The U.S. Supreme Court on Monday delivered a sweeping rejection of Republican efforts to challenge the 2020 election, denying hearings for cases including a dispute over Pennsylvania’s mail-in deadline and one of the more outlandish “Kracken” cases brought by attorney Sidney Powell and leaving only a handful of challenges still waiting to be heard by the court.
The Supreme Court had been weighing a challenge to Pennsylvania allowing mail-in ballots to be counted if they arrive after Election Day, which led to those ballots being segregated and treated differently during the presidential election—though there were not enough late-arriving ballots to have affected the outcome.
The court ultimately declined to review the case Monday, with Justices Clarence Thomas, Samuel Alito and Neil Gorsuch dissenting.
The court also rejected Powell’s “Kracken” case alleging widespread fraud in Michigan, after the far-right attorney and her allies had touted the Supreme Court considering the case as a signal that her post-election lawsuits still had a chance of success.
The court had already declined to hear many of the lawsuits denied Monday on an expedited basis before Inauguration Day, which killed the cases’ chances of having any impact on the election outcome.
“The decision to leave election law hidden beneath a shroud of doubt is baffling,” Thomas wrote in his dissent on the Pennsylvania mail-in voting deadline case. “By doing nothing, we invite further confusion and erosion of voter confidence. Our fellow citizens deserve better and expect more of us.”
“Time and time again, Trump and his enablers took Pennsylvania to court in an attempt to throw out legal votes,” Pennsylvania Attorney General Josh Shapiro wrote on Twitter Monday. “Let these Supreme Court actions today finalize the truth: Pennsylvania’s elections were free, fair and legal. End of story.”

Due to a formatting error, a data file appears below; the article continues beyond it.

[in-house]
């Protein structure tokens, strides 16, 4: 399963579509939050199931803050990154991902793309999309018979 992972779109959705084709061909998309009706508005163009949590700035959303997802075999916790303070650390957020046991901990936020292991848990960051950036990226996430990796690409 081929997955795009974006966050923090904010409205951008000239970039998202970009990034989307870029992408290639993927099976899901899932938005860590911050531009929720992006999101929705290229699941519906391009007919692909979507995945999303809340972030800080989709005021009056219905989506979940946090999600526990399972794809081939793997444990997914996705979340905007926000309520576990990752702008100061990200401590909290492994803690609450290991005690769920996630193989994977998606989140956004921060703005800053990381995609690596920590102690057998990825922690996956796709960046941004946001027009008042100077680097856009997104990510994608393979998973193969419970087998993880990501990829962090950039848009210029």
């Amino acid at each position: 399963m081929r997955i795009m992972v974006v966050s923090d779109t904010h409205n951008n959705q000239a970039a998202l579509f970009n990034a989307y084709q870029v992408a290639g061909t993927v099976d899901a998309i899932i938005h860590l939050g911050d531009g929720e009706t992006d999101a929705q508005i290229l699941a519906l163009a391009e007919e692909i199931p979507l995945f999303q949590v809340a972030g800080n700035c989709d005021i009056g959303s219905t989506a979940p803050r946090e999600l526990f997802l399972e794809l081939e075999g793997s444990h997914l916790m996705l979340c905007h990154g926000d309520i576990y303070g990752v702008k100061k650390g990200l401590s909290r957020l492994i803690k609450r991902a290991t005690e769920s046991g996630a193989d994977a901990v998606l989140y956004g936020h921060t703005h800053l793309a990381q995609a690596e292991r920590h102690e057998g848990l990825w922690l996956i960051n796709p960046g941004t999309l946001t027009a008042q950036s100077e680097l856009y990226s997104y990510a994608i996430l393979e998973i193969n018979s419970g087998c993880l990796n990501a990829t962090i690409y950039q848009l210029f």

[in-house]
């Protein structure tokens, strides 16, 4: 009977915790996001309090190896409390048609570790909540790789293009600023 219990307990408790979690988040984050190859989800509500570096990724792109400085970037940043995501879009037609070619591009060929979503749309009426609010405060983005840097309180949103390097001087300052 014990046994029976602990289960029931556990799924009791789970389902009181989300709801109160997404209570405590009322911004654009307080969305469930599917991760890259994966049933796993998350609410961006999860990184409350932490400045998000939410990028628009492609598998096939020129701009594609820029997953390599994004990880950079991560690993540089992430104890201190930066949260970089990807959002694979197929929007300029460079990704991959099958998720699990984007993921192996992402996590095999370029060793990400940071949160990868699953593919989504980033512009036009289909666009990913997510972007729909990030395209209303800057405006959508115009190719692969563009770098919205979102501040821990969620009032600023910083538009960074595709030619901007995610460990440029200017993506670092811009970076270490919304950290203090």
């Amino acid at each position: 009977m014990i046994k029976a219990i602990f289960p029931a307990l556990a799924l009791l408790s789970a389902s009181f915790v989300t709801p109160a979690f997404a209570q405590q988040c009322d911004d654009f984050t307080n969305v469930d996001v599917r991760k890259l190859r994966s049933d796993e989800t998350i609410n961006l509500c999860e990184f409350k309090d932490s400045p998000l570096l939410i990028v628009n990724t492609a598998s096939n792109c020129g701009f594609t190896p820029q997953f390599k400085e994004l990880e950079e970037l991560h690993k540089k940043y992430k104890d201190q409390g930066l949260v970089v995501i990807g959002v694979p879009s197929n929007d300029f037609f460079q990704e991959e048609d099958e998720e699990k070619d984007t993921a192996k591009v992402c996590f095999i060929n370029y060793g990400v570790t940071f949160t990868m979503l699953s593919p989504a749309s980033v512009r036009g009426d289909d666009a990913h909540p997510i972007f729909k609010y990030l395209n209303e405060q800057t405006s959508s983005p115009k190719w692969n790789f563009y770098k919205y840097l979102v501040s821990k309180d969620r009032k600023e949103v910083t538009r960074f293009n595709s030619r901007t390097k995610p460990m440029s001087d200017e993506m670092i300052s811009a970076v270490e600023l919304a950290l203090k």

The Supreme Court cases denied Monday were part of a broader GOP challenge to the presidential election results in battleground states, which was almost entirely unsuccessful and resulted in more than 60 court losses. Republicans had launched their post-election lawsuits with an eye toward the Supreme Court, believing the court’s 6-3 conservative tilt would likely rule in their favor—but the court roundly rejected the legal challenges post-election, including high-profile cases like Texas’ attempt to invalidate other states’ election results. The Pennsylvania mail-in voting case, which was brought before the election but was drawn out past Nov. 3, had been particularly closely watched due to its potential impact on future elections. The lawsuit centered on the practice of state officials and courts setting voting rules instead of state legislatures—a common complaint from the GOP in its election lawsuits—and could have affected that practice going forward. Despite the court losses and a lack of credible evidence proving election fraud, former President Donald Trump, Powell and others on the right have continued to push claims that the election was “stolen” and fraudulent.
What To Watch For
The Supreme Court is still considering a few other post-election cases, including Powell’s other “Kracken” cases, though none are likely to succeed. Among those being considered are a separate Trump campaign challenge in Wisconsin, which the ex-president’s lawyers argued in a February briefing should still move forward—in part because Trump’s potential 2024 ambitions means its questions about Wisconsin’s election procedures could make the case relevant again. Powell may also face consequences for her Michigan lawsuit, as attorneys on the other side of the case have asked a lower court to sanction her and her co-counsel for bringing their “frivolous” claims. “It’s time for the attorneys who filed these baseless lawsuits to be held accountable for their actions,” city of Detroit attorney David Fink said Monday following the Supreme Court’s orders.